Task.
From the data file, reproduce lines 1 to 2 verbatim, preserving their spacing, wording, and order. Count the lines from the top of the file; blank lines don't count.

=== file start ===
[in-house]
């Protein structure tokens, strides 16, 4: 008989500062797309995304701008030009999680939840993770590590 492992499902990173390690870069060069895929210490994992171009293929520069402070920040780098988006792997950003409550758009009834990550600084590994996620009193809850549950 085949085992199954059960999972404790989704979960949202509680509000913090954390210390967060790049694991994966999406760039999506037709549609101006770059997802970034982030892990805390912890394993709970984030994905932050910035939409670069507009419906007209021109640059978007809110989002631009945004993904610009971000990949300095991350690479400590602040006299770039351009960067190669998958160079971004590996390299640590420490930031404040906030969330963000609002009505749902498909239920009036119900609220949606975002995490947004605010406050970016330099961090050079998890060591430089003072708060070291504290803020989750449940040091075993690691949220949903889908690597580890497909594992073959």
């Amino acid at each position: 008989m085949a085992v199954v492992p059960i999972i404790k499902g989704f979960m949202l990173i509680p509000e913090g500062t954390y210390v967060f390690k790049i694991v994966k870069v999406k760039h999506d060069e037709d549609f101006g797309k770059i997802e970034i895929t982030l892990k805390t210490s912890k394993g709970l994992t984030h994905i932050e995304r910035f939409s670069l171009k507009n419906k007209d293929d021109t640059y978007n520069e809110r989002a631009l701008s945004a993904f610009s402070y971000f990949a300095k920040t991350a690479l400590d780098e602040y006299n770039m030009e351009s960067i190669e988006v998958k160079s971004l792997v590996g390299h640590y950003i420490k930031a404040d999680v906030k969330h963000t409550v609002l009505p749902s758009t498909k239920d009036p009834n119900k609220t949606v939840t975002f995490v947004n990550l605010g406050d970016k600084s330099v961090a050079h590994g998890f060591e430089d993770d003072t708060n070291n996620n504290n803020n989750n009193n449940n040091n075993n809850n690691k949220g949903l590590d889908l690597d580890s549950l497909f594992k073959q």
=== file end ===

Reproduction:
[in-house]
């Protein structure tokens, strides 16, 4: 008989500062797309995304701008030009999680939840993770590590 492992499902990173390690870069060069895929210490994992171009293929520069402070920040780098988006792997950003409550758009009834990550600084590994996620009193809850549950 085949085992199954059960999972404790989704979960949202509680509000913090954390210390967060790049694991994966999406760039999506037709549609101006770059997802970034982030892990805390912890394993709970984030994905932050910035939409670069507009419906007209021109640059978007809110989002631009945004993904610009971000990949300095991350690479400590602040006299770039351009960067190669998958160079971004590996390299640590420490930031404040906030969330963000609002009505749902498909239920009036119900609220949606975002995490947004605010406050970016330099961090050079998890060591430089003072708060070291504290803020989750449940040091075993690691949220949903889908690597580890497909594992073959």